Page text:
Covid-19 hits

This process also involved cultivating relationships with supply chain partners who would not only purchase the conventional salmon but would be on board to purchase the GE salmon once it was approved and ready for harvest.

Then, Covid-19 happened.

“The majority of our salmon is sold through foodservice channels, as is about 55% of all salmon. Foodservice has been the hardest hit by the pandemic,” Wulf says.

“The good news is that we don’t have a huge production coming out of the facility so we don’t have a ton to sell. What we always planned to do was create these relationships, processes, and customers with conventional salmon to make sure our supply chain is in good shape so that by the time we get to AquAdvantage we are harvesting, packaging, shipping, and doing everything we need to do to be successful.”

The upside of Covid-19, however, is the ability to show how the fast-growing salmon could offer a more sustainable, affordable, and abundant pipeline for seafood. The supply chain for seafood in the US completely broke down during the early onset of the pandemic because most of it is imported, Wulf explains.

Constructing sustainable methods for growing the fish has been important for the startup, which is in the process of selecting a single recirculating aquaculture system. It’s also engaged in nutrition studies to optimize feed programs and is looking at feed ingredients like algae-based oils.

“We are recirculating 97% of the water. It’s antibiotic-free, and not exposing the salmon to chemicals, disease, or predators like you see with some large sea cage operations where those things are just a fact of life,” Wulf says.

“We are also not decimating the wild-caught populations through overfishing. We are raising it in a safe, secure environment that allows us to conserve water and natural resources. We have a lot smaller carbon footprint than salmon flown in from Chile or Norway.”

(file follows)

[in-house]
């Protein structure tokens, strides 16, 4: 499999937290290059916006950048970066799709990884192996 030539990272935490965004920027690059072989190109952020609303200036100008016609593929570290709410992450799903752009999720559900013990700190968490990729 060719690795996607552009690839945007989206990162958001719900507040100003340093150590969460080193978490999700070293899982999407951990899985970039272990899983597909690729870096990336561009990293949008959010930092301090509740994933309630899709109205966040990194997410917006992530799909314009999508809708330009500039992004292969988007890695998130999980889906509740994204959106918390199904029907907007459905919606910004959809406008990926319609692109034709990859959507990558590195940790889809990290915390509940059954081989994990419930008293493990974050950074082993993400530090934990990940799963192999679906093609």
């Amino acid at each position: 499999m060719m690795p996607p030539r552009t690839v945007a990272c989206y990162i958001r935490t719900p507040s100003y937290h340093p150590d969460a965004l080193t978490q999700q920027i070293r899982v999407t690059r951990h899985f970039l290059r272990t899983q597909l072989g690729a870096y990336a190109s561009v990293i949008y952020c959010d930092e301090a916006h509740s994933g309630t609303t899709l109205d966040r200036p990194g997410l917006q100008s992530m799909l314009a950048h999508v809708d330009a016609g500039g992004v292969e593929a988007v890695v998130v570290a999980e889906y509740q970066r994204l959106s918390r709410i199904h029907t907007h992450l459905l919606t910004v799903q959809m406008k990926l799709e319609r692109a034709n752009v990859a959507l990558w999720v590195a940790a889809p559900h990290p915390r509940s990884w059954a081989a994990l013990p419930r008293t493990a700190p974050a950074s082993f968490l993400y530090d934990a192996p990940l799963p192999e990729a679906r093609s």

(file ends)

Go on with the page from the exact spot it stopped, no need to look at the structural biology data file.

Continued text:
AquaBounty is now in the process of selecting its next farm site, which it says will be ten times as big as its Indiana farm.

Swimming upstream

Although the FDA’s decision to lift the import alert constituted a major milestone for AquaBounty, a few big hurdles loom on the horizon. Among them is the issue of whether or not retailers will be on board, especially considering the widespread opposition to the product over the past few years.

“Several of them have said that it’s about giving consumers the choice. It’s not saying ‘no’ to something simply because there is a vocal opponent,” Wulf says.

“It’s simply saying because we have a vocal opponent, let’s give consumers the chance to decide. I don’t think we will ever sell to Whole Foods, which is a big mistake on their part because there is a lot of misunderstanding around GMOs [genetically modified organisms] and we are the most sustainably raised salmon available.”

As for consumer acceptance, Wulf is optimistic. The brand recently launched a social media campaign to boost consumer education and recognizes the hardships that come with commercializing any new product. Still, consumers can be a fickle bunch – and the topic of bioengineered food is a divisive one in many circles.

“Consumer acceptance is to be determined. But what we have found is that consumers are hearing more about biotechnology and how it can address climate change, treat animal diseases that are zoonotic and can leap to humans, and the work going on with vaccines and therapeutics,” Wulf says.

“If there was ever a time we felt like we would get a more favorable reception, I would say it’s now.”